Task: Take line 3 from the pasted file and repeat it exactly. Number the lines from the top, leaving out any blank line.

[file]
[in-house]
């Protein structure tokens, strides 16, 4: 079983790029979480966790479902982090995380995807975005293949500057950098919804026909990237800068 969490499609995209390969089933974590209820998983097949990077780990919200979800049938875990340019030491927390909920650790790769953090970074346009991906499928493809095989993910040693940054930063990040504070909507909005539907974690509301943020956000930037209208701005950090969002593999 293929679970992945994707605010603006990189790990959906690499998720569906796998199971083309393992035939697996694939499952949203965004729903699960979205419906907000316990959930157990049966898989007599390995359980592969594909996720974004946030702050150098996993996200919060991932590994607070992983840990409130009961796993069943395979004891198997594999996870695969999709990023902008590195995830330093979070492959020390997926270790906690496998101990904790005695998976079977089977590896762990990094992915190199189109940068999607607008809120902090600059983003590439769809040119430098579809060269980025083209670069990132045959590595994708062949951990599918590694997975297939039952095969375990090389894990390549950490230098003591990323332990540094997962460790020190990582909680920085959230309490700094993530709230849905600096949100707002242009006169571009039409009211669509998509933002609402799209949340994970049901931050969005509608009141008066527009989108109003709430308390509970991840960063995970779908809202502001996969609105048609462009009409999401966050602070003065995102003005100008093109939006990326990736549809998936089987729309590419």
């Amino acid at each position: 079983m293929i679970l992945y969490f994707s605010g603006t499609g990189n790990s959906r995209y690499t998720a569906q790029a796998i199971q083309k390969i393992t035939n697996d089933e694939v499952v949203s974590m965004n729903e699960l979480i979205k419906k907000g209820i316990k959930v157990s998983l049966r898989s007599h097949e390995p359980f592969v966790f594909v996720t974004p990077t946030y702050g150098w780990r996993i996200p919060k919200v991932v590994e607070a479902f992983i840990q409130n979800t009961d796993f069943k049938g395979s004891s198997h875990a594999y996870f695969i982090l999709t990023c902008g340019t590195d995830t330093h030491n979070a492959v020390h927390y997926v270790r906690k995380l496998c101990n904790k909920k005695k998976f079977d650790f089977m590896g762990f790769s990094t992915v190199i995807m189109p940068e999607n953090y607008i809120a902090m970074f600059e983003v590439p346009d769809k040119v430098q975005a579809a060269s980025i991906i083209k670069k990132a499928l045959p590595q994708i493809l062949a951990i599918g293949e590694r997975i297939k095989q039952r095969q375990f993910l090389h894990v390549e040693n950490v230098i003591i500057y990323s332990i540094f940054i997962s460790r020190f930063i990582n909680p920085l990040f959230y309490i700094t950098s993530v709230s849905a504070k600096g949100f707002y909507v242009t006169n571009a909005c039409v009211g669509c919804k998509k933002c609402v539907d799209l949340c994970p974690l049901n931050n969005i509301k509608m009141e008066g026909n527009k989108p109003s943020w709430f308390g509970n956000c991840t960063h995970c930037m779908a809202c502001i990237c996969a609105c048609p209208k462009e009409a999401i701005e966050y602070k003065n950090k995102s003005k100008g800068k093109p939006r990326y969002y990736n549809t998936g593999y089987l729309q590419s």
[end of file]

């Amino acid at each position: 079983m293929i679970l992945y969490f994707s605010g603006t499609g990189n790990s959906r995209y690499t998720a569906q790029a796998i199971q083309k390969i393992t035939n697996d089933e694939v499952v949203s974590m965004n729903e699960l979480i979205k419906k907000g209820i316990k959930v157990s998983l049966r898989s007599h097949e390995p359980f592969v966790f594909v996720t974004p990077t946030y702050g150098w780990r996993i996200p919060k919200v991932v590994e607070a479902f992983i840990q409130n979800t009961d796993f069943k049938g395979s004891s198997h875990a594999y996870f695969i982090l999709t990023c902008g340019t590195d995830t330093h030491n979070a492959v020390h927390y997926v270790r906690k995380l496998c101990n904790k909920k005695k998976f079977d650790f089977m590896g762990f790769s990094t992915v190199i995807m189109p940068e999607n953090y607008i809120a902090m970074f600059e983003v590439p346009d769809k040119v430098q975005a579809a060269s980025i991906i083209k670069k990132a499928l045959p590595q994708i493809l062949a951990i599918g293949e590694r997975i297939k095989q039952r095969q375990f993910l090389h894990v390549e040693n950490v230098i003591i500057y990323s332990i540094f940054i997962s460790r020190f930063i990582n909680p920085l990040f959230y309490i700094t950098s993530v709230s849905a504070k600096g949100f707002y909507v242009t006169n571009a909005c039409v009211g669509c919804k998509k933002c609402v539907d799209l949340c994970p974690l049901n931050n969005i509301k509608m009141e008066g026909n527009k989108p109003s943020w709430f308390g509970n956000c991840t960063h995970c930037m779908a809202c502001i990237c996969a609105c048609p209208k462009e009409a999401i701005e966050y602070k003065n950090k995102s003005k100008g800068k093109p939006r990326y969002y990736n549809t998936g593999y089987l729309q590419s």